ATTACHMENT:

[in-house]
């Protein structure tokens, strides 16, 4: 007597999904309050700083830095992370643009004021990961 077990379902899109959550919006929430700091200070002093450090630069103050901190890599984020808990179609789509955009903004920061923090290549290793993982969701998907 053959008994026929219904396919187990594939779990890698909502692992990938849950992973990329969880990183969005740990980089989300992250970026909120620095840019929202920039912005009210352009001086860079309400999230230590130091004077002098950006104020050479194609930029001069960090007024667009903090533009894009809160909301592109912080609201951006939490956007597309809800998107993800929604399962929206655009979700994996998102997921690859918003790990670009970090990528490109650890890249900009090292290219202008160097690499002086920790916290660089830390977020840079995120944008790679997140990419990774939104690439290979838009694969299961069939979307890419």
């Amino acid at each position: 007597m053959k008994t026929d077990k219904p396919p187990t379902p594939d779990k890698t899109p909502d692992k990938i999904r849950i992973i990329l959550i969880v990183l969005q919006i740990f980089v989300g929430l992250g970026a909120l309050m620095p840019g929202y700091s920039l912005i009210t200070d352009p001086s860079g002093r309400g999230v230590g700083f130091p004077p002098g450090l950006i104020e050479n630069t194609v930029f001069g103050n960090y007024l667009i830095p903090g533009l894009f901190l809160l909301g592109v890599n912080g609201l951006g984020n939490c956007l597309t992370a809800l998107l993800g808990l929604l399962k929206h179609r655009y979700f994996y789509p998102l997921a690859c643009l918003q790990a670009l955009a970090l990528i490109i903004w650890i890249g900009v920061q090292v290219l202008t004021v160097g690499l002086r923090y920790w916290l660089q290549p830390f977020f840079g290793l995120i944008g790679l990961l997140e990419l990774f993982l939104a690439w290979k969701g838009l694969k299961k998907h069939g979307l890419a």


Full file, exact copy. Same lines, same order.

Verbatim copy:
[in-house]
């Protein structure tokens, strides 16, 4: 007597999904309050700083830095992370643009004021990961 077990379902899109959550919006929430700091200070002093450090630069103050901190890599984020808990179609789509955009903004920061923090290549290793993982969701998907 053959008994026929219904396919187990594939779990890698909502692992990938849950992973990329969880990183969005740990980089989300992250970026909120620095840019929202920039912005009210352009001086860079309400999230230590130091004077002098950006104020050479194609930029001069960090007024667009903090533009894009809160909301592109912080609201951006939490956007597309809800998107993800929604399962929206655009979700994996998102997921690859918003790990670009970090990528490109650890890249900009090292290219202008160097690499002086920790916290660089830390977020840079995120944008790679997140990419990774939104690439290979838009694969299961069939979307890419």
């Amino acid at each position: 007597m053959k008994t026929d077990k219904p396919p187990t379902p594939d779990k890698t899109p909502d692992k990938i999904r849950i992973i990329l959550i969880v990183l969005q919006i740990f980089v989300g929430l992250g970026a909120l309050m620095p840019g929202y700091s920039l912005i009210t200070d352009p001086s860079g002093r309400g999230v230590g700083f130091p004077p002098g450090l950006i104020e050479n630069t194609v930029f001069g103050n960090y007024l667009i830095p903090g533009l894009f901190l809160l909301g592109v890599n912080g609201l951006g984020n939490c956007l597309t992370a809800l998107l993800g808990l929604l399962k929206h179609r655009y979700f994996y789509p998102l997921a690859c643009l918003q790990a670009l955009a970090l990528i490109i903004w650890i890249g900009v920061q090292v290219l202008t004021v160097g690499l002086r923090y920790w916290l660089q290549p830390f977020f840079g290793l995120i944008g790679l990961l997140e990419l990774f993982l939104a690439w290979k969701g838009l694969k299961k998907h069939g979307l890419a």